A press conference on Tuesday, scheduled 9:15 a.m. at Seattle City Hall, should tell us more.

First, a dose of reality.

(Read the rest of the post at Crosscut.)

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– Does Walla-Walla (or any City) need its own Domain?

This week ICANN announced they had received 1930 applications for new top-level Internet domains.

ICANN is the Internet Corporation for Assigned Names and Numbers, usually pronounced “I can” and with no direct relationship to “Yes We Can”.

Today the Internet has just 22 such domains, including the familiar dot-com and dot-gov (which we all know and love). ICANN knew more were needed, especially non-English ones and some using non-Latin characters. So, for a mere $185,000 each, anyone was invited to apply for new domains, with …

(To read the entire post, click here.)

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– Net Neutrality? But Affordability?!

Net Neutrality?  Click to enlarge

Network Neutrality?

The FCC and a large portion of the nation are wringing our collective hands about net neutrality. But the real issue is not “neutrality” but “affordability” and even “accessibility”. Clearly the future of the Nation depends upon the Internet, but a large portion of households and small businesses can’t afford Internet access at true broadband speeds. And, as cool new applications such as high-definition video develop, the gaps will only widen, and even more Americans will be left in the dust of the Net. Net Neutrality doesn’t mean much if you can’t afford a connection in the first place.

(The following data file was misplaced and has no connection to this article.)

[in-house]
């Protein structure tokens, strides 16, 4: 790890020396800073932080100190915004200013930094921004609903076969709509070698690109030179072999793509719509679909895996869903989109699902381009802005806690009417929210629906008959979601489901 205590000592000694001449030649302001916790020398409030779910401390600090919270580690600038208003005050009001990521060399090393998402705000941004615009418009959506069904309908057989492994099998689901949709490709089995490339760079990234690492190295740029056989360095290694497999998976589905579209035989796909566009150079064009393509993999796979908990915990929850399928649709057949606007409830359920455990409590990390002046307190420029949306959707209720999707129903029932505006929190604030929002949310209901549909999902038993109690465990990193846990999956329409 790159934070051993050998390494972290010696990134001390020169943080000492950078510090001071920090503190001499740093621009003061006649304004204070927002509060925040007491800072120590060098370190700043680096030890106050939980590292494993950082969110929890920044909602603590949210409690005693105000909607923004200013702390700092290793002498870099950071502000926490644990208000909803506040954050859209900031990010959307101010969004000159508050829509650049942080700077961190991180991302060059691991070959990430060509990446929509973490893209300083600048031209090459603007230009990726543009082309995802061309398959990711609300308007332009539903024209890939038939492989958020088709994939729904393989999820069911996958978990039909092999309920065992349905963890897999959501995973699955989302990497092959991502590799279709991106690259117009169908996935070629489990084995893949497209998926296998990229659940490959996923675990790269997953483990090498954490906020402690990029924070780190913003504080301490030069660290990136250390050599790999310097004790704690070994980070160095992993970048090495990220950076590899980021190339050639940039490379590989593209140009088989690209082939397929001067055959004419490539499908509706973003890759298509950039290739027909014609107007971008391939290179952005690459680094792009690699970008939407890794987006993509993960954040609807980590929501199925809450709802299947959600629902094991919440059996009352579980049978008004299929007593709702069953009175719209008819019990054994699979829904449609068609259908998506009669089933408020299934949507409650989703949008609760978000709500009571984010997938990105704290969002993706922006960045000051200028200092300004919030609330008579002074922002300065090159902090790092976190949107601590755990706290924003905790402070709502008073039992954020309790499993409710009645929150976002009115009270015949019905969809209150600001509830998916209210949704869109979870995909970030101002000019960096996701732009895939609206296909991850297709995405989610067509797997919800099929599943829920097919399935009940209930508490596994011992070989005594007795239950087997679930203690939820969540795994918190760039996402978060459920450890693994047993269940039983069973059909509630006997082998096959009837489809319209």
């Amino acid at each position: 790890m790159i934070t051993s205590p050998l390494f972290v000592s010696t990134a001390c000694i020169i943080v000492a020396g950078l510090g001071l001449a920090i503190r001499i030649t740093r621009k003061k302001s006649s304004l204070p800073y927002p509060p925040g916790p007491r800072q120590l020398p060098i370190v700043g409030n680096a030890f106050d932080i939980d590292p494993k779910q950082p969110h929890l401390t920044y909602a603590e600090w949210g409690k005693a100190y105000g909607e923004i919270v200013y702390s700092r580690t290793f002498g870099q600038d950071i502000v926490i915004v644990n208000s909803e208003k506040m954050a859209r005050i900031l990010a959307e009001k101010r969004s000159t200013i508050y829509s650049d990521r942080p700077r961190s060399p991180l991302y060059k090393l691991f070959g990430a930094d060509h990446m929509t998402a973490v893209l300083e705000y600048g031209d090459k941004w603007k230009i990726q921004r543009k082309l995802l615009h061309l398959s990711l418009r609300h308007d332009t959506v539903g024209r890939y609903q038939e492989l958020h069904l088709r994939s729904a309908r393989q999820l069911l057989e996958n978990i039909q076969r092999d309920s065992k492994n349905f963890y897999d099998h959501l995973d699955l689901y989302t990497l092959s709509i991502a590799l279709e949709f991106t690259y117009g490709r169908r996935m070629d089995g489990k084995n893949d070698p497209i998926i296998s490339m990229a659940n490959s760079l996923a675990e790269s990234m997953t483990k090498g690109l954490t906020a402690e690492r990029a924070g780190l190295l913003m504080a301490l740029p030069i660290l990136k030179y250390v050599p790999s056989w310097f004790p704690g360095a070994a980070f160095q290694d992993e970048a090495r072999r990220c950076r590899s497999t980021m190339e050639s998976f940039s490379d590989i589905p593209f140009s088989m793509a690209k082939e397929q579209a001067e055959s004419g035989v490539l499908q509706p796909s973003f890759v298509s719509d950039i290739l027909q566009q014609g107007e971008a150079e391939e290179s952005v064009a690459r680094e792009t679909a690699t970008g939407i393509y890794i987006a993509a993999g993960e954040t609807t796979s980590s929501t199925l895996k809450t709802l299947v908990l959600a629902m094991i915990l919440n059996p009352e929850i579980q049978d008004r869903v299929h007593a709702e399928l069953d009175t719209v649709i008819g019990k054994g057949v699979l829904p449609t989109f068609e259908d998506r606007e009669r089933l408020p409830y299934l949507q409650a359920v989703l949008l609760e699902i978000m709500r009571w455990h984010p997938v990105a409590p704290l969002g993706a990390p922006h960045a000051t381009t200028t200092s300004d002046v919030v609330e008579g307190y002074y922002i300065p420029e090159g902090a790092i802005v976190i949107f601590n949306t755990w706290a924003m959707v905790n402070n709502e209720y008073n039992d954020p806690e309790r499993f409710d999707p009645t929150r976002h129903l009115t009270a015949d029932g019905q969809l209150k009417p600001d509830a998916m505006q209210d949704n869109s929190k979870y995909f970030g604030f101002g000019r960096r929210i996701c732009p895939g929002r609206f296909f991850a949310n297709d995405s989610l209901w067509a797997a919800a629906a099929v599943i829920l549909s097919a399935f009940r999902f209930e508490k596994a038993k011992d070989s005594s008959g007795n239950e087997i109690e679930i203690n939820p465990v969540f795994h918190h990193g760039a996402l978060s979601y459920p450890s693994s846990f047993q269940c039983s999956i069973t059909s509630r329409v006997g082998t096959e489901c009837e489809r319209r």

First of all, let’s recognize that providing Internet or broadband is not a competitive, market-driven business. It is a closely held, almost unregulated, monopoly (actually duopoly). Most areas of the United States have very little choice for Internet service providers. You can get DSL or dial-up from Ma Bell (the phone company), or you can get Internet from Ma Cable (the cable company). In a few places you can get Ma Wireless (Clear or Clearwire, also peddled by Sprint-Nextel).

Essentially this is a duopoly – Ma Bell and Ma Cable. And they make sure they don’t “really” compete – they keep prices high to keep profits high from their existing ancient outmoded copper cable networks. And they do everything they can to make the profit larger. You want more channels? You want HDTV? You want an extra modem or cable box? You want faster speeds? In every case, you pony up more bucks. Besides the certainty of death and taxes, there is the certainty your cable bill will rise 5% to 7% or more, year in, year out.

And where do those profits go? To create faster networks or fiber cable networks to help the United States dig our way out of the being in 15th place worldwide for broadband penetration? Hardly, Comcast wants to buy NBC so they will control not only the network, but more of the content flowing across it as well. No wonder Consumerist magazine rates Comcast the most hated company in America. But most cable companies are equally disliked.